‘Doughty fighter’ Freer setting his sights on election hat-trick 

On a gorgeous  late spring morning, Mike Freer is sitting on a bench in a lushly gardened Golders Green neighbourhood, almost entirely occupied by strictly Orthodox families.

This is Freer’s third election: he won the seat in 2010, following the death of Labour’s Rudi Vis, who had become the MP in 1997.

Freer is a familiar figure in the constituency, on closer than nodding terms with rabbis and communal leaders, highly involved in the Conservative Friends of Israel and spoken of – even by his political rivals – as one of the Jewish community’s best friends in parliament.

Freer highlights a number of proud moments in the last parliamentary term, such as lobbying for £11.5m additional funding for security as well as supporting the establishment of the new Rimon & Alma schools.

He says he will continue to support faith schools as long as they uphold British values and support social integration.

Mike Freer on the campaign trail

Mike Freer on the campaign trail

He was also an enthusiastic “Remain” campaigner in the 2016 Referendum as to whether Britain stayed in Europe, something which, it turns out, was not in step with the opinions of many of the householders in this part of Golders Green.

But the pragmatic Freer is determined to make the best of Brexit and now hopes to get the best deal possible for Britain – and those whom he hopes will remain his constituents. “I felt we should respect the democratic view – and that if you ignore the vote [to leave Europe] it would corrode our democracy. Look at France and Germany: where people feel they have been forgotten, they turn to the extremes.”

He sighs when asked about the controversial decision of the Labour Party to stand two of the leaders of the Jewish Labour Movement (JLM) against him and Matthew Offord in the adjoining constituency of Hendon. Freer says: “I’m sure Jeremy Corbyn chose his candidates carefully. But it does make you think why Mr Corbyn didn’t ask Jeremy Newmark to stand in Bradford, or a seat outside Jewish areas, to ensure that the party is able to place candidates anywhere in the UK.”

No doubt, says Freer wryly, “Mr Corbyn has his reasons”, but he believes that “if you want to fight the fight for a particular party, you should be prepared to fight anywhere… and not stay in a comfort zone”.

Freer plays down remarks he made in the 2015 election when the Jewish barrister, Sarah Sackman, also a member of the JLM, stood against him in Finchley and Golders Green. It was suggested then that he believed he was better placed, as a non-Jewish friend of Israel, to make its case than someone who came from the community. Freer deprecates. It was not a huge controversy, he says, rather “two Labour councillors who tried to make a story. What I said was that if you look in the House of Commons, there are many MPs of all political sectors who are fighting Israel’s corner. Look at John Mann [the Labour MP for Bassetlaw who has spearheaded the fight against anti-Semitism]. Many of the doughty fighters on behalf of the community aren’t necessarily from the community, and sometimes that’s helpful. I wouldn’t say it was a controversy.”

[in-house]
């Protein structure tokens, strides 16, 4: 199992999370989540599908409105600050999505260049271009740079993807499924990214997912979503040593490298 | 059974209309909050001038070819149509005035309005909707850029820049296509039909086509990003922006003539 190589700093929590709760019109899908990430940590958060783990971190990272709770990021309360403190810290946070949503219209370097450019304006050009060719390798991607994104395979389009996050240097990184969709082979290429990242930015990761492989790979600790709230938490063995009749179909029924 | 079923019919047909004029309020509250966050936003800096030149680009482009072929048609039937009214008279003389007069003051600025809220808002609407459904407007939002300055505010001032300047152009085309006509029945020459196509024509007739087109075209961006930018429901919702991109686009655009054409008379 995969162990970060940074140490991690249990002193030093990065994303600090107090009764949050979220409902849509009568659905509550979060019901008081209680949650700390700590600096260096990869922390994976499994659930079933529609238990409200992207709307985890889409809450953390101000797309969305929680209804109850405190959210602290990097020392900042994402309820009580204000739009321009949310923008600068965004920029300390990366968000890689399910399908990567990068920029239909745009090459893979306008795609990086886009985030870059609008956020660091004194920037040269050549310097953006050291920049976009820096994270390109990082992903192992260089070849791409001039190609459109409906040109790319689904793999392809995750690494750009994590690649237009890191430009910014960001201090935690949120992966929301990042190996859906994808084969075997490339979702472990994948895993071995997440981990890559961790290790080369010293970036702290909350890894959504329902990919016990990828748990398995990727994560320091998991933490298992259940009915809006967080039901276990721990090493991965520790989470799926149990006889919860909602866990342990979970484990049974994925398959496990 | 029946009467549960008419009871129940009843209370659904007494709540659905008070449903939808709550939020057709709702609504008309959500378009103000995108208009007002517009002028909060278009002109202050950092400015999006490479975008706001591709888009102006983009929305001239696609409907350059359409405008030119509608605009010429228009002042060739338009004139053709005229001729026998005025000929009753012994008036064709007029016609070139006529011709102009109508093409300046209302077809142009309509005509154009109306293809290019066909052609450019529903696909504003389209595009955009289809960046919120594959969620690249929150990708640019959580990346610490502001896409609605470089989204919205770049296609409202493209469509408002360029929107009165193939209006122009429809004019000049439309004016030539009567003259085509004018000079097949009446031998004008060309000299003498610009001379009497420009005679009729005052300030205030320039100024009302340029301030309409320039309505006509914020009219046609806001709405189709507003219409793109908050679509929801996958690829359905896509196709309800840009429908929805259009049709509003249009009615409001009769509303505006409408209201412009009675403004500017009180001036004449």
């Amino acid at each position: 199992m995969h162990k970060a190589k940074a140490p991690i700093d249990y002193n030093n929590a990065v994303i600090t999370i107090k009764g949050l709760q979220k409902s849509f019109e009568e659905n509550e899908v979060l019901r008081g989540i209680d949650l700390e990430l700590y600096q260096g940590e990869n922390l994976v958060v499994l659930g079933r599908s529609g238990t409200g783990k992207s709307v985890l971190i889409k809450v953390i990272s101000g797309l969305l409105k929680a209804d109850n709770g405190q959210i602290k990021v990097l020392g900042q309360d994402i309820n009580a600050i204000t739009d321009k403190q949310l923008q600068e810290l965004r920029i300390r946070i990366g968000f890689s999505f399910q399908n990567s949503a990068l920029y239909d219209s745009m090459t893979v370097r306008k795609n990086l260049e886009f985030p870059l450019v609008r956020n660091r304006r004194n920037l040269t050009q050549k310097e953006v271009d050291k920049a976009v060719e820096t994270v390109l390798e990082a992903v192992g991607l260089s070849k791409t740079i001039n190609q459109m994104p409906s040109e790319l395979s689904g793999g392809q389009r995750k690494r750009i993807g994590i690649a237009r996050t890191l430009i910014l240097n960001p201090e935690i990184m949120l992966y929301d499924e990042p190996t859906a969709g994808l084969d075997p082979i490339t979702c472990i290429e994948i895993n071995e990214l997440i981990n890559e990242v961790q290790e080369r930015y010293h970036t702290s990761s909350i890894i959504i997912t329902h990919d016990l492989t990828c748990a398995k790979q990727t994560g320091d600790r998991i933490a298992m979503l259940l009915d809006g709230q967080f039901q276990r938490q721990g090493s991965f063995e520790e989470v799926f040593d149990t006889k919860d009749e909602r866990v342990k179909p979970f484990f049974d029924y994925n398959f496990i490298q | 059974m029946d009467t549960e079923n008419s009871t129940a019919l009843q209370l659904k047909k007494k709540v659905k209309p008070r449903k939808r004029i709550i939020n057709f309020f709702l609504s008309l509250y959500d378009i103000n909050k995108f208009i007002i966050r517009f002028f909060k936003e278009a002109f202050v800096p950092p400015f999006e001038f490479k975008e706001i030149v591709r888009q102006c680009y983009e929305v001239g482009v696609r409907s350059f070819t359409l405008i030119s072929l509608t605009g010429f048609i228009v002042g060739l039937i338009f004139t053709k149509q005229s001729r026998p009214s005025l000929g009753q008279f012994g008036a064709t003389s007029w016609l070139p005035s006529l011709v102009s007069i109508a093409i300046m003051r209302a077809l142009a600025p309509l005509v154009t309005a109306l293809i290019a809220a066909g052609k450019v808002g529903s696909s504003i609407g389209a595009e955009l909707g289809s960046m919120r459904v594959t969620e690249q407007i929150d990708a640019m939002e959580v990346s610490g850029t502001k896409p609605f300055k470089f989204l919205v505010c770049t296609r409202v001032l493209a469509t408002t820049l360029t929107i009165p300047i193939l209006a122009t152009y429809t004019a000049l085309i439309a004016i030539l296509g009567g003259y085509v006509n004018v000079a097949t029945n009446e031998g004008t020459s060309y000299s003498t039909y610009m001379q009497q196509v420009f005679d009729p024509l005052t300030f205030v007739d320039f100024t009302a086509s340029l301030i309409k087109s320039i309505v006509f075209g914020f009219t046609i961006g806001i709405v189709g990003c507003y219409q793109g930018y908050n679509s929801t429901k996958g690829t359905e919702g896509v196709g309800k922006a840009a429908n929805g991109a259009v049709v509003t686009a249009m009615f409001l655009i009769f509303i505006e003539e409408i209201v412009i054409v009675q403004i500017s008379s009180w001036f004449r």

Anti-Semitism, says Freer, is only raised on the doorsteps with him in terms of the Labour Party’s inability to tackle it. But he says it is important for organisations such as the CST to be well funded.

Freer lopes off on a whistlestop canvass of the local residents, his bright blue jumper and jeans a stark contrast to the almost uniform white shirts and dark suits of the householders who open the doors to him and his team.

But many of the residents both know and like Freer, some even asking him to pose for a selfie. There is scant time for prolonged discussion, but even on this quick door-to-door Freer is getting a good reception, with many people promising him their vote.

One of his canvassers says the Orthodox community has a record of a high turn-out on election days. “Many of these people are from families and places where being able to vote was of major importance, so they feel they have a civic duty. It’s part of their value system.”